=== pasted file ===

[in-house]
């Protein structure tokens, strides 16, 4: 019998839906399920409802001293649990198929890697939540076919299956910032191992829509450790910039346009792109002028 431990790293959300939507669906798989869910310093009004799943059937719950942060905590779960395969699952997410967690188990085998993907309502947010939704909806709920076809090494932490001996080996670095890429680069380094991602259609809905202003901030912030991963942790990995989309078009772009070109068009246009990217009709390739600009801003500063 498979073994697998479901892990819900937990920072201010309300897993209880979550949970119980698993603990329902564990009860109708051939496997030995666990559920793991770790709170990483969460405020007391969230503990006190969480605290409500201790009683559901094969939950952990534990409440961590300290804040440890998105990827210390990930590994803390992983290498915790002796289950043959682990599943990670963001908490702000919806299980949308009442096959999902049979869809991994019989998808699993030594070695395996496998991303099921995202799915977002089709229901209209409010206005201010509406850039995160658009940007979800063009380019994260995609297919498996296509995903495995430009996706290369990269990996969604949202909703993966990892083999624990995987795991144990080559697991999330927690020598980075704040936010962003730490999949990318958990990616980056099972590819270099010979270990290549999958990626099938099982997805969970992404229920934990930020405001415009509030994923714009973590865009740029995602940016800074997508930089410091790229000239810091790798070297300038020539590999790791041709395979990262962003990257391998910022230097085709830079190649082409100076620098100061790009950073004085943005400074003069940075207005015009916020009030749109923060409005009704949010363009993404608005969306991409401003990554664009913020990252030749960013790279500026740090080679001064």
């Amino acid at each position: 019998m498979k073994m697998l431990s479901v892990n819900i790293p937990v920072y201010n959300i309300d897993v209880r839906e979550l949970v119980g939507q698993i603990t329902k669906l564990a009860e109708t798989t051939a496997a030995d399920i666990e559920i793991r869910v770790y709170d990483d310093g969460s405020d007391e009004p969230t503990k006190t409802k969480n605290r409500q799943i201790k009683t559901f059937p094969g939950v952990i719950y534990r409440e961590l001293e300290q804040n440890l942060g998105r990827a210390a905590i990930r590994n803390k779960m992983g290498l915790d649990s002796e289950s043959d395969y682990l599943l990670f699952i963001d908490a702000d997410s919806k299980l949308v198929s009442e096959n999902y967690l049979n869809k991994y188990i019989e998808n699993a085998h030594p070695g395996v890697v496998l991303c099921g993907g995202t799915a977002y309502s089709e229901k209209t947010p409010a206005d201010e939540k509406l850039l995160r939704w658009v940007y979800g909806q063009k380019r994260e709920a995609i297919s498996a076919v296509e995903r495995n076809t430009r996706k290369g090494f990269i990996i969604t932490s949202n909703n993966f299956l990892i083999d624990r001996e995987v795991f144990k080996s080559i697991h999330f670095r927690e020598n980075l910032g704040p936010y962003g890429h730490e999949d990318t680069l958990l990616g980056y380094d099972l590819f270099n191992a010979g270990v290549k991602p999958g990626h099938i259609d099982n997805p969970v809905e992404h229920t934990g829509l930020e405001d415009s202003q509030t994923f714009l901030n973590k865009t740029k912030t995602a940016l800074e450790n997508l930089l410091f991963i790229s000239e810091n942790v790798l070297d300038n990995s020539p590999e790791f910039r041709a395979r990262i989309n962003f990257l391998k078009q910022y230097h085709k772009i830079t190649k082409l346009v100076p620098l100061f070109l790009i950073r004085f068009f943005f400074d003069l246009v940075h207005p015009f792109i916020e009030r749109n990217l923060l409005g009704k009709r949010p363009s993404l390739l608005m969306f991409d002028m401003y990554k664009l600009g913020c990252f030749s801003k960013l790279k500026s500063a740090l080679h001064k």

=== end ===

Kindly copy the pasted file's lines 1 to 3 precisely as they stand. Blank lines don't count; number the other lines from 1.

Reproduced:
[in-house]
């Protein structure tokens, strides 16, 4: 019998839906399920409802001293649990198929890697939540076919299956910032191992829509450790910039346009792109002028 431990790293959300939507669906798989869910310093009004799943059937719950942060905590779960395969699952997410967690188990085998993907309502947010939704909806709920076809090494932490001996080996670095890429680069380094991602259609809905202003901030912030991963942790990995989309078009772009070109068009246009990217009709390739600009801003500063 498979073994697998479901892990819900937990920072201010309300897993209880979550949970119980698993603990329902564990009860109708051939496997030995666990559920793991770790709170990483969460405020007391969230503990006190969480605290409500201790009683559901094969939950952990534990409440961590300290804040440890998105990827210390990930590994803390992983290498915790002796289950043959682990599943990670963001908490702000919806299980949308009442096959999902049979869809991994019989998808699993030594070695395996496998991303099921995202799915977002089709229901209209409010206005201010509406850039995160658009940007979800063009380019994260995609297919498996296509995903495995430009996706290369990269990996969604949202909703993966990892083999624990995987795991144990080559697991999330927690020598980075704040936010962003730490999949990318958990990616980056099972590819270099010979270990290549999958990626099938099982997805969970992404229920934990930020405001415009509030994923714009973590865009740029995602940016800074997508930089410091790229000239810091790798070297300038020539590999790791041709395979990262962003990257391998910022230097085709830079190649082409100076620098100061790009950073004085943005400074003069940075207005015009916020009030749109923060409005009704949010363009993404608005969306991409401003990554664009913020990252030749960013790279500026740090080679001064």
């Amino acid at each position: 019998m498979k073994m697998l431990s479901v892990n819900i790293p937990v920072y201010n959300i309300d897993v209880r839906e979550l949970v119980g939507q698993i603990t329902k669906l564990a009860e109708t798989t051939a496997a030995d399920i666990e559920i793991r869910v770790y709170d990483d310093g969460s405020d007391e009004p969230t503990k006190t409802k969480n605290r409500q799943i201790k009683t559901f059937p094969g939950v952990i719950y534990r409440e961590l001293e300290q804040n440890l942060g998105r990827a210390a905590i990930r590994n803390k779960m992983g290498l915790d649990s002796e289950s043959d395969y682990l599943l990670f699952i963001d908490a702000d997410s919806k299980l949308v198929s009442e096959n999902y967690l049979n869809k991994y188990i019989e998808n699993a085998h030594p070695g395996v890697v496998l991303c099921g993907g995202t799915a977002y309502s089709e229901k209209t947010p409010a206005d201010e939540k509406l850039l995160r939704w658009v940007y979800g909806q063009k380019r994260e709920a995609i297919s498996a076919v296509e995903r495995n076809t430009r996706k290369g090494f990269i990996i969604t932490s949202n909703n993966f299956l990892i083999d624990r001996e995987v795991f144990k080996s080559i697991h999330f670095r927690e020598n980075l910032g704040p936010y962003g890429h730490e999949d990318t680069l958990l990616g980056y380094d099972l590819f270099n191992a010979g270990v290549k991602p999958g990626h099938i259609d099982n997805p969970v809905e992404h229920t934990g829509l930020e405001d415009s202003q509030t994923f714009l901030n973590k865009t740029k912030t995602a940016l800074e450790n997508l930089l410091f991963i790229s000239e810091n942790v790798l070297d300038n990995s020539p590999e790791f910039r041709a395979r990262i989309n962003f990257l391998k078009q910022y230097h085709k772009i830079t190649k082409l346009v100076p620098l100061f070109l790009i950073r004085f068009f943005f400074d003069l246009v940075h207005p015009f792109i916020e009030r749109n990217l923060l409005g009704k009709r949010p363009s993404l390739l608005m969306f991409d002028m401003y990554k664009l600009g913020c990252f030749s801003k960013l790279k500026s500063a740090l080679h001064k």